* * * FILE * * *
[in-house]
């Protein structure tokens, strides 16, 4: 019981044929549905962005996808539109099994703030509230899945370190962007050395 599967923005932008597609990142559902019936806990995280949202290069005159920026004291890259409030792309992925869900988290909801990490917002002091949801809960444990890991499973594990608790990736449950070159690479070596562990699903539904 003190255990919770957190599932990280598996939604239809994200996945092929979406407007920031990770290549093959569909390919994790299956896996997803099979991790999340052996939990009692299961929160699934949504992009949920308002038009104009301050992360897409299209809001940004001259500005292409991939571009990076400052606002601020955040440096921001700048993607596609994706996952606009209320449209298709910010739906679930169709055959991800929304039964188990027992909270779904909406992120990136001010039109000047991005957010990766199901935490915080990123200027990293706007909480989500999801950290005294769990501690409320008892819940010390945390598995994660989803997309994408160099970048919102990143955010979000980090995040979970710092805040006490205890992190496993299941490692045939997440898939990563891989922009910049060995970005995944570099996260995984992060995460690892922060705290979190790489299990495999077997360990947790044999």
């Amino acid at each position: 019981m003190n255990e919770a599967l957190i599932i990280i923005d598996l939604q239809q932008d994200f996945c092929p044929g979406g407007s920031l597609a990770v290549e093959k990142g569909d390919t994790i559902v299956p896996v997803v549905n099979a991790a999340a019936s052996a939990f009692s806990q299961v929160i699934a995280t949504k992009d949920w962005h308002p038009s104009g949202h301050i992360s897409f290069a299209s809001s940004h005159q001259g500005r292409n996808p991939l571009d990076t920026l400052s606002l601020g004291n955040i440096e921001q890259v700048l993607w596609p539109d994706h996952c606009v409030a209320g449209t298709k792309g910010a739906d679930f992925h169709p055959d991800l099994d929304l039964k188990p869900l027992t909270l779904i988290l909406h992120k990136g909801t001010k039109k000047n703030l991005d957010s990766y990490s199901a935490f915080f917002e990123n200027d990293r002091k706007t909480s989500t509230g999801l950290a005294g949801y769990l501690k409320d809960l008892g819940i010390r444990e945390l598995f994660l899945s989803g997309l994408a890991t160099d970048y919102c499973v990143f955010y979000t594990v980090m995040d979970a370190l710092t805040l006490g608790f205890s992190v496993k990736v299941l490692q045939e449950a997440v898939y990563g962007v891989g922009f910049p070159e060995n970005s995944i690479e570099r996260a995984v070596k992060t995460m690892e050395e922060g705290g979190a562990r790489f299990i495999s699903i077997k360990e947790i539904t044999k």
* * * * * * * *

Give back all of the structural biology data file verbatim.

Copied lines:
[in-house]
């Protein structure tokens, strides 16, 4: 019981044929549905962005996808539109099994703030509230899945370190962007050395 599967923005932008597609990142559902019936806990995280949202290069005159920026004291890259409030792309992925869900988290909801990490917002002091949801809960444990890991499973594990608790990736449950070159690479070596562990699903539904 003190255990919770957190599932990280598996939604239809994200996945092929979406407007920031990770290549093959569909390919994790299956896996997803099979991790999340052996939990009692299961929160699934949504992009949920308002038009104009301050992360897409299209809001940004001259500005292409991939571009990076400052606002601020955040440096921001700048993607596609994706996952606009209320449209298709910010739906679930169709055959991800929304039964188990027992909270779904909406992120990136001010039109000047991005957010990766199901935490915080990123200027990293706007909480989500999801950290005294769990501690409320008892819940010390945390598995994660989803997309994408160099970048919102990143955010979000980090995040979970710092805040006490205890992190496993299941490692045939997440898939990563891989922009910049060995970005995944570099996260995984992060995460690892922060705290979190790489299990495999077997360990947790044999």
């Amino acid at each position: 019981m003190n255990e919770a599967l957190i599932i990280i923005d598996l939604q239809q932008d994200f996945c092929p044929g979406g407007s920031l597609a990770v290549e093959k990142g569909d390919t994790i559902v299956p896996v997803v549905n099979a991790a999340a019936s052996a939990f009692s806990q299961v929160i699934a995280t949504k992009d949920w962005h308002p038009s104009g949202h301050i992360s897409f290069a299209s809001s940004h005159q001259g500005r292409n996808p991939l571009d990076t920026l400052s606002l601020g004291n955040i440096e921001q890259v700048l993607w596609p539109d994706h996952c606009v409030a209320g449209t298709k792309g910010a739906d679930f992925h169709p055959d991800l099994d929304l039964k188990p869900l027992t909270l779904i988290l909406h992120k990136g909801t001010k039109k000047n703030l991005d957010s990766y990490s199901a935490f915080f917002e990123n200027d990293r002091k706007t909480s989500t509230g999801l950290a005294g949801y769990l501690k409320d809960l008892g819940i010390r444990e945390l598995f994660l899945s989803g997309l994408a890991t160099d970048y919102c499973v990143f955010y979000t594990v980090m995040d979970a370190l710092t805040l006490g608790f205890s992190v496993k990736v299941l490692q045939e449950a997440v898939y990563g962007v891989g922009f910049p070159e060995n970005s995944i690479e570099r996260a995984v070596k992060t995460m690892e050395e922060g705290g979190a562990r790489f299990i495999s699903i077997k360990e947790i539904t044999k």